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Independent Living News & Policy from the National Council on Independent Living

On Meringues and Milestones: Thoughts on NCIL’s Youth Pledge

By Jaggar DeMarco, NCIL Summer Intern

I love anniversaries because, as a child, it meant dessert. Every time my parent’s wedding anniversary was approaching, I eagerly awaited an oversized éclair or one of those fruit tarts. You know, those pastries beautifully arranged with the best fruit specifically chosen to top it. I ate them with the vigor only reserved for five year olds with bigger eyes than their stomach. I admit that those days where simpler. I would graciously award myself with sugar just because of a major milestone in someone else’s life.

Jaggar DeMarcoBut now as a college student, I award myself with pints of ice cream for making it through an exam. Since overindulgent desserts weren’t reserved for anniversaries, I needed a new way to think about them. Fortunately, as an intern with NCIL, I was able to find a new meaning for anniversaries.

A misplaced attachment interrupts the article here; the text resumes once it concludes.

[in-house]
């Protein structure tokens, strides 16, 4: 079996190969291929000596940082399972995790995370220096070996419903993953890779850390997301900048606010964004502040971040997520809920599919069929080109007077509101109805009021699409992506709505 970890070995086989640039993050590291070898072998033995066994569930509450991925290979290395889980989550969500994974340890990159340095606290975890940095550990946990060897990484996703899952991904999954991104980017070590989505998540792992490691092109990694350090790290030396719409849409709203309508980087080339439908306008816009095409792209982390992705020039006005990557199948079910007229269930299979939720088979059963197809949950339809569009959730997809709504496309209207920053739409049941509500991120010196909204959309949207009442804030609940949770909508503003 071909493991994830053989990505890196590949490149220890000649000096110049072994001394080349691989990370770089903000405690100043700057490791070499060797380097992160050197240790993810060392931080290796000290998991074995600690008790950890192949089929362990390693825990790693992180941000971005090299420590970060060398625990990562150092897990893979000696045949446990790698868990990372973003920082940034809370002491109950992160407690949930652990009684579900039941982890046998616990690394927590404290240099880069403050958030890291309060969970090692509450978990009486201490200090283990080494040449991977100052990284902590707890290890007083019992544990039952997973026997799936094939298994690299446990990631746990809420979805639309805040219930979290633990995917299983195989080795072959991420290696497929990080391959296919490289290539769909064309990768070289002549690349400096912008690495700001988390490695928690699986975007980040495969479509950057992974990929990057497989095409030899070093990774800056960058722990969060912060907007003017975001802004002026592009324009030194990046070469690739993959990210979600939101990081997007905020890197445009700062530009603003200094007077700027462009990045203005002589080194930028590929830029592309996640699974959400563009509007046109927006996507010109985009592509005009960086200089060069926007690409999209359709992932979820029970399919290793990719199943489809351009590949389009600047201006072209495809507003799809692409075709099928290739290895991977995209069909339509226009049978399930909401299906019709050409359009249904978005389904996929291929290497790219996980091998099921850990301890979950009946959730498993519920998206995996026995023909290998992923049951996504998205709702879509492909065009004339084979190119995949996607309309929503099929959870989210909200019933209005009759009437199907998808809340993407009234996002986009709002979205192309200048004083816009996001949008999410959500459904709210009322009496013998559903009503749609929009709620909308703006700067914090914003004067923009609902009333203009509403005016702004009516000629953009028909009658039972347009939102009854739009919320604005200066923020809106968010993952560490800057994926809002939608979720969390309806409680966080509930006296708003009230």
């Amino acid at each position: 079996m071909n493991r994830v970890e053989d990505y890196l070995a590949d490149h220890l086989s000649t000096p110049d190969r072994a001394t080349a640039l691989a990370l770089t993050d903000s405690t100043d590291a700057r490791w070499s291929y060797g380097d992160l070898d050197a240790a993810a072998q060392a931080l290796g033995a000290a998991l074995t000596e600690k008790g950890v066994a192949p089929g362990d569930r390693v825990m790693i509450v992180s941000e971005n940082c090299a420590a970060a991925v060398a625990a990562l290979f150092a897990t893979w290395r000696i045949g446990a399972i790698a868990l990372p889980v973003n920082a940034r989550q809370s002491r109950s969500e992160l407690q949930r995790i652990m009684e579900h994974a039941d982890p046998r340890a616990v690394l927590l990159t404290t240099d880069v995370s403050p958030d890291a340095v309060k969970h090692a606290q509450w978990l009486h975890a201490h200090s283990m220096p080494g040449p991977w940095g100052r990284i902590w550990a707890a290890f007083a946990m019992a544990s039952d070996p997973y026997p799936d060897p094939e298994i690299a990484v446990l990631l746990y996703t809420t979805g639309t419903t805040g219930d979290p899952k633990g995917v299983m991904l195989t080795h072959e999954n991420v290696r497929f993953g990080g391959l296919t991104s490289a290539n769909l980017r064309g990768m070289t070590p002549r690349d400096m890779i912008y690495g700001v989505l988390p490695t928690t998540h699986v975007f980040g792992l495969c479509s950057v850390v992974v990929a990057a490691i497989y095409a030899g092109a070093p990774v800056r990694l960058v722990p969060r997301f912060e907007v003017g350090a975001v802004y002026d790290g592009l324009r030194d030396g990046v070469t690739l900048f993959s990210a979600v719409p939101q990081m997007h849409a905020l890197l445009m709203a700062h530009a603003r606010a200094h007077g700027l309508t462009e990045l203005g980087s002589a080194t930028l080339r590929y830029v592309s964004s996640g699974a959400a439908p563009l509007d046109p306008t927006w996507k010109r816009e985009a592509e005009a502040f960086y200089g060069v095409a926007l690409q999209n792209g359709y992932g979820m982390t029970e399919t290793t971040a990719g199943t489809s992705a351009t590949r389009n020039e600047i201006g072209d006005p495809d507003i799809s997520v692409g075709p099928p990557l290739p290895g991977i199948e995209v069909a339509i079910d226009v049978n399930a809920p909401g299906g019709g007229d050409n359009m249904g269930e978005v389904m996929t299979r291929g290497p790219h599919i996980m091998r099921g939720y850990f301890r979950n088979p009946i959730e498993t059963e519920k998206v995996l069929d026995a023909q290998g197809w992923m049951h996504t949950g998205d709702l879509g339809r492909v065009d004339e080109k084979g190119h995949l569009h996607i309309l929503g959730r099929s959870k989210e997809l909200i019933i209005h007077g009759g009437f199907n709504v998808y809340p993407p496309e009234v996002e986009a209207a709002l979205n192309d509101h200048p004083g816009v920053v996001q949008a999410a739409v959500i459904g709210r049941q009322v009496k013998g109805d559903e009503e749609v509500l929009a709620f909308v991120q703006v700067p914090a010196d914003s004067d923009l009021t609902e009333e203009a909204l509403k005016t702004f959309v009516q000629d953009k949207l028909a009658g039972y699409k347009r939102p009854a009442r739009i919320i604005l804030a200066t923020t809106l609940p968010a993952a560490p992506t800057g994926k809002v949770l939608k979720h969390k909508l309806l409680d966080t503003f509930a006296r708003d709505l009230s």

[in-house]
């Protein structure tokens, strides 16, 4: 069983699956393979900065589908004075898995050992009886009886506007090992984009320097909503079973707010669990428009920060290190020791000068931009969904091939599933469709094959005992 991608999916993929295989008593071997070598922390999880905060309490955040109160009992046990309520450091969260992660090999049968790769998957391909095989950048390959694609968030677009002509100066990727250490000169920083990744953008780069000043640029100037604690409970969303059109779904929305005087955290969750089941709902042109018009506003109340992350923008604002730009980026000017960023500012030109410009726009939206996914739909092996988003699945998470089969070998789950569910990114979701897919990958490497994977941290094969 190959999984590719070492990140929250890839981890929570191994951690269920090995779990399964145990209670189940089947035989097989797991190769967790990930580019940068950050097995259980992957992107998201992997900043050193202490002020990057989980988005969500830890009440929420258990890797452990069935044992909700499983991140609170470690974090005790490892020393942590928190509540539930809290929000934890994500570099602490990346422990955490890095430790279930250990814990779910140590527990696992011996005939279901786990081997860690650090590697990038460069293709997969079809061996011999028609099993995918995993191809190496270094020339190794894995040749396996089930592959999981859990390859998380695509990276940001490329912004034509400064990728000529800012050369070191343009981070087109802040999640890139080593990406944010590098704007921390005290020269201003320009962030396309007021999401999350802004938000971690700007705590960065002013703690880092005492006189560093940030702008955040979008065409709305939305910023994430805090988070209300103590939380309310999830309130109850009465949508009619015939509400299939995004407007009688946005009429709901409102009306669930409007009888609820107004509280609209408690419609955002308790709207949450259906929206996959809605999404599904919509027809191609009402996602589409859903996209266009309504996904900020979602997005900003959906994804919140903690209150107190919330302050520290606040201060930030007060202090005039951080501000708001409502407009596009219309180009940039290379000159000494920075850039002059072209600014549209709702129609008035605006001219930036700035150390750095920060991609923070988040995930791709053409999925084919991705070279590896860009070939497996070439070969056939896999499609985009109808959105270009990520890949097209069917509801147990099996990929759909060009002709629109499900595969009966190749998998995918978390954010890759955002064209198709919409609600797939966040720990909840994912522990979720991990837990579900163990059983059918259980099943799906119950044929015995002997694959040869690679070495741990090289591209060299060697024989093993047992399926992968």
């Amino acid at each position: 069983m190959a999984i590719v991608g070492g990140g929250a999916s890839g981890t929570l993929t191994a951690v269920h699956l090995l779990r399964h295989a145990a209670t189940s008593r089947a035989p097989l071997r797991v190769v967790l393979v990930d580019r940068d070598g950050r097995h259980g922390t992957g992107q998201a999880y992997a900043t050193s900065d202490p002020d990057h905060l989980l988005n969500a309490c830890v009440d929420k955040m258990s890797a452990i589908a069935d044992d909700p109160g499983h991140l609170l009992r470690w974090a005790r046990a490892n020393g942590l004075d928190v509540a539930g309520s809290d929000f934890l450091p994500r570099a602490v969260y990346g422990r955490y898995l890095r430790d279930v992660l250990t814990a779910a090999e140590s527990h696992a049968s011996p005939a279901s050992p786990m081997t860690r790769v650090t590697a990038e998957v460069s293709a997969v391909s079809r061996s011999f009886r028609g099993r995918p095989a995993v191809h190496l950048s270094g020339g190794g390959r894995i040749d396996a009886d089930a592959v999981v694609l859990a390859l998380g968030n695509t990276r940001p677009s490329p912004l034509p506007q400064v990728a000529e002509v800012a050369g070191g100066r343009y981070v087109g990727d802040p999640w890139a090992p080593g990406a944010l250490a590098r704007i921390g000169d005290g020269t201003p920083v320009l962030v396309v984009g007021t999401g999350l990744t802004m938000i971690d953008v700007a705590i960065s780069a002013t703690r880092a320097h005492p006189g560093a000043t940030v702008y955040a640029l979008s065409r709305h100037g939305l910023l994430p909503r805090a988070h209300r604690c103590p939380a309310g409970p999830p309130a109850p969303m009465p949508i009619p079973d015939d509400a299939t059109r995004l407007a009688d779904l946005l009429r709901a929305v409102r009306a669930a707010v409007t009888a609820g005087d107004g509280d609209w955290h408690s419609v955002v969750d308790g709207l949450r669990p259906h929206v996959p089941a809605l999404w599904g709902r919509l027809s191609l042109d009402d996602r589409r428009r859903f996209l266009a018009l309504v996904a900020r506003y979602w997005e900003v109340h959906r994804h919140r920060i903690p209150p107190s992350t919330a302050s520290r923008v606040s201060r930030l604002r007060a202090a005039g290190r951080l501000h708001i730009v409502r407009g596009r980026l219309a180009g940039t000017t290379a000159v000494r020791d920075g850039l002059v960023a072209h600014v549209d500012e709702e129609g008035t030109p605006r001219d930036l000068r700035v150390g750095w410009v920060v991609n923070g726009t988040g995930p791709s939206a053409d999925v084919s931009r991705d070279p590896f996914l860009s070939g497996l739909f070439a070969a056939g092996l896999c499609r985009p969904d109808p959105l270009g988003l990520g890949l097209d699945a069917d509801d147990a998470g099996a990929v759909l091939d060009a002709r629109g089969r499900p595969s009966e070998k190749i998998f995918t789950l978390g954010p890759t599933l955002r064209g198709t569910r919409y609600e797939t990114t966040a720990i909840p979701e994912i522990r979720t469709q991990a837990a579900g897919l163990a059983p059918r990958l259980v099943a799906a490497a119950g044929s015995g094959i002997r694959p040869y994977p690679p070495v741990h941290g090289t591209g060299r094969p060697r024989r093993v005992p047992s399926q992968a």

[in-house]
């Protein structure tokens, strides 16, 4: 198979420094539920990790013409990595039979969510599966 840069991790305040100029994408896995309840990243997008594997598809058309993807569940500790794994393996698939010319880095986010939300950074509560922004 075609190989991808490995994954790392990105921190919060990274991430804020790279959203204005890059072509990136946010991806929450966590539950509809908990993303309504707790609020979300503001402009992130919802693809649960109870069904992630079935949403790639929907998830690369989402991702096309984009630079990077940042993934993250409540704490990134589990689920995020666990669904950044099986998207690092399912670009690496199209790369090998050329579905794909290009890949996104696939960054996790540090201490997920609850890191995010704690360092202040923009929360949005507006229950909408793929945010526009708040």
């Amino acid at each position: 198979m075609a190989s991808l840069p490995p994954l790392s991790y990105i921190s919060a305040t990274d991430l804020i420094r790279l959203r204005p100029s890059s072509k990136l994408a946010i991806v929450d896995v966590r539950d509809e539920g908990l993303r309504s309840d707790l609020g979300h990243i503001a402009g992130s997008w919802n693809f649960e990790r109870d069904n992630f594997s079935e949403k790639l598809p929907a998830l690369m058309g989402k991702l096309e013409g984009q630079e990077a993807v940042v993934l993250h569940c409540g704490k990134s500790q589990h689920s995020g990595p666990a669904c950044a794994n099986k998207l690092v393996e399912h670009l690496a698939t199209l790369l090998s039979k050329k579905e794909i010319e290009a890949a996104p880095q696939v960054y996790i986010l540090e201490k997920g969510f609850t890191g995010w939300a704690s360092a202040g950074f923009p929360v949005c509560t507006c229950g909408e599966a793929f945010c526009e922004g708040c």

This year we are celebrating the 25th anniversary of the Americans with Disabilities Act. As a 21 year old individual with a disability, I have grown up since the implementation of this historic legislation. While not always aware of it, there were great leaders of the disability rights movement that made all of this possible. And now, I feel, as if, it is my turn to learn the fundamentals of our movement and eventually take charge.

That is why it has been such an awarding experience working on the ADA Youth Pledge for NCIL. The theme of this year’s Annual Conference is Generation ADA: Rise Up! It is our belief that the generation of young advocates born since the passage of the ADA need to be present at our conference. This can only assure that we can both celebrate the past 25 years and catalyze a future.

The ADA Youth Pledge‘s mission is to make sure that our young leaders make it to this year’s conference. We are asking for member organizations and allies to make this pledge and post it to their social media accounts. By having a cross-generational movement, we can ensure a sustainable future.

So now anniversaries mean a lot of different things to me. They mean celebrating the past and reflecting on our struggles. Anniversaries mean looking forward to the next great milestone and making sure we have the tools necessary to make it there. But if anyone wants to share one of those desserts with me, find me. I know a place.

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